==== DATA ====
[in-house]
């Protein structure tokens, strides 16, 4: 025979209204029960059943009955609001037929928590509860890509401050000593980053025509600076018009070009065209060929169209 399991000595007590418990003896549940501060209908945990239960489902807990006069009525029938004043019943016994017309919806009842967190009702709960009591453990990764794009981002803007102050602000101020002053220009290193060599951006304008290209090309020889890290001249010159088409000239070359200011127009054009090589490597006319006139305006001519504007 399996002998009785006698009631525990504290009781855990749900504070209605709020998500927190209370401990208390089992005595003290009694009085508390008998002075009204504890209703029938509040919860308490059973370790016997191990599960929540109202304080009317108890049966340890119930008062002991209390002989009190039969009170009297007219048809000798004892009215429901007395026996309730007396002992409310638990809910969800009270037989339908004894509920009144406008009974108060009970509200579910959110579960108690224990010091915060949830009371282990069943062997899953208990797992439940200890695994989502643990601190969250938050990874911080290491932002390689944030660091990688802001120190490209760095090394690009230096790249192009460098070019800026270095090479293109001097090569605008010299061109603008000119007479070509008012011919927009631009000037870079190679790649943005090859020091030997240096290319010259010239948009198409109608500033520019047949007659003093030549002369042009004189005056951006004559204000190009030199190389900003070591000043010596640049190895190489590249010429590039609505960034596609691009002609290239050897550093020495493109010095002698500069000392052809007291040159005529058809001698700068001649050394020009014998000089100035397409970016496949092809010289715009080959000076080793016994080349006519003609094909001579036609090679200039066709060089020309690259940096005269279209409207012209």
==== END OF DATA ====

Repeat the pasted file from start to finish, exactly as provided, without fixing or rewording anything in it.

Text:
[in-house]
């Protein structure tokens, strides 16, 4: 025979209204029960059943009955609001037929928590509860890509401050000593980053025509600076018009070009065209060929169209 399991000595007590418990003896549940501060209908945990239960489902807990006069009525029938004043019943016994017309919806009842967190009702709960009591453990990764794009981002803007102050602000101020002053220009290193060599951006304008290209090309020889890290001249010159088409000239070359200011127009054009090589490597006319006139305006001519504007 399996002998009785006698009631525990504290009781855990749900504070209605709020998500927190209370401990208390089992005595003290009694009085508390008998002075009204504890209703029938509040919860308490059973370790016997191990599960929540109202304080009317108890049966340890119930008062002991209390002989009190039969009170009297007219048809000798004892009215429901007395026996309730007396002992409310638990809910969800009270037989339908004894509920009144406008009974108060009970509200579910959110579960108690224990010091915060949830009371282990069943062997899953208990797992439940200890695994989502643990601190969250938050990874911080290491932002390689944030660091990688802001120190490209760095090394690009230096790249192009460098070019800026270095090479293109001097090569605008010299061109603008000119007479070509008012011919927009631009000037870079190679790649943005090859020091030997240096290319010259010239948009198409109608500033520019047949007659003093030549002369042009004189005056951006004559204000190009030199190389900003070591000043010596640049190895190489590249010429590039609505960034596609691009002609290239050897550093020495493109010095002698500069000392052809007291040159005529058809001698700068001649050394020009014998000089100035397409970016496949092809010289715009080959000076080793016994080349006519003609094909001579036609090679200039066709060089020309690259940096005269279209409207012209």